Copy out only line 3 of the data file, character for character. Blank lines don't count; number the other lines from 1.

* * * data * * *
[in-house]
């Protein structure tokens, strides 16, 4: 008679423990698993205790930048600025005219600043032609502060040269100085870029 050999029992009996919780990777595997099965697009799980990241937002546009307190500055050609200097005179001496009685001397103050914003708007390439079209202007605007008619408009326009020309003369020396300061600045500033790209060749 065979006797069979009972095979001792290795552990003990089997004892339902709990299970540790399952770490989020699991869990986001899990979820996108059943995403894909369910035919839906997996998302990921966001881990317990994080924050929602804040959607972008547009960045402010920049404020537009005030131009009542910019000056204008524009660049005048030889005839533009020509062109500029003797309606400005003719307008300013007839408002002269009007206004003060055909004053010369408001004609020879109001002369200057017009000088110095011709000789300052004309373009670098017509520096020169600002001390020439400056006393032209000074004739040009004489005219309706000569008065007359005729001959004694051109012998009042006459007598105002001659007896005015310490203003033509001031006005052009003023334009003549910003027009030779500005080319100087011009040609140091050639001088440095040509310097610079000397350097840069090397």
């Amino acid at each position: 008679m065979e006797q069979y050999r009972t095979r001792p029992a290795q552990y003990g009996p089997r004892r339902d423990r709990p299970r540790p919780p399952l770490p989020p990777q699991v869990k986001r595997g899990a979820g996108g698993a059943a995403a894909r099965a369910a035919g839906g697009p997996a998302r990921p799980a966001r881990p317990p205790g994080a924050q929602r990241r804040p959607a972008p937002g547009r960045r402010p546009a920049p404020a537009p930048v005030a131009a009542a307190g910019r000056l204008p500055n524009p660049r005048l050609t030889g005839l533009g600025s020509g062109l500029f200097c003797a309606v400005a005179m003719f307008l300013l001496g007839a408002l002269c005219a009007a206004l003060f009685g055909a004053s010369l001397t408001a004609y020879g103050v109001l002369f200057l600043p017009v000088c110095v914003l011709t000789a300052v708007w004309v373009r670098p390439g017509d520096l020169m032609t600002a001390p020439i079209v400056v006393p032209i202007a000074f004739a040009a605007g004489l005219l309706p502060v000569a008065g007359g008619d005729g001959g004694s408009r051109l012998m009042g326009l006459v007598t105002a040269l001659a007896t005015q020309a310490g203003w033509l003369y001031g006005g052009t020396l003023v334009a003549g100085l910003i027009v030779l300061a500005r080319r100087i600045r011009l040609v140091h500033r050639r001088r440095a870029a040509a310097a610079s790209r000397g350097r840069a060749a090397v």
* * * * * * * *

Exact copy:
């Amino acid at each position: 008679m065979e006797q069979y050999r009972t095979r001792p029992a290795q552990y003990g009996p089997r004892r339902d423990r709990p299970r540790p919780p399952l770490p989020p990777q699991v869990k986001r595997g899990a979820g996108g698993a059943a995403a894909r099965a369910a035919g839906g697009p997996a998302r990921p799980a966001r881990p317990p205790g994080a924050q929602r990241r804040p959607a972008p937002g547009r960045r402010p546009a920049p404020a537009p930048v005030a131009a009542a307190g910019r000056l204008p500055n524009p660049r005048l050609t030889g005839l533009g600025s020509g062109l500029f200097c003797a309606v400005a005179m003719f307008l300013l001496g007839a408002l002269c005219a009007a206004l003060f009685g055909a004053s010369l001397t408001a004609y020879g103050v109001l002369f200057l600043p017009v000088c110095v914003l011709t000789a300052v708007w004309v373009r670098p390439g017509d520096l020169m032609t600002a001390p020439i079209v400056v006393p032209i202007a000074f004739a040009a605007g004489l005219l309706p502060v000569a008065g007359g008619d005729g001959g004694s408009r051109l012998m009042g326009l006459v007598t105002a040269l001659a007896t005015q020309a310490g203003w033509l003369y001031g006005g052009t020396l003023v334009a003549g100085l910003i027009v030779l300061a500005r080319r100087i600045r011009l040609v140091h500033r050639r001088r440095a870029a040509a310097a610079s790209r000397g350097r840069a060749a090397v």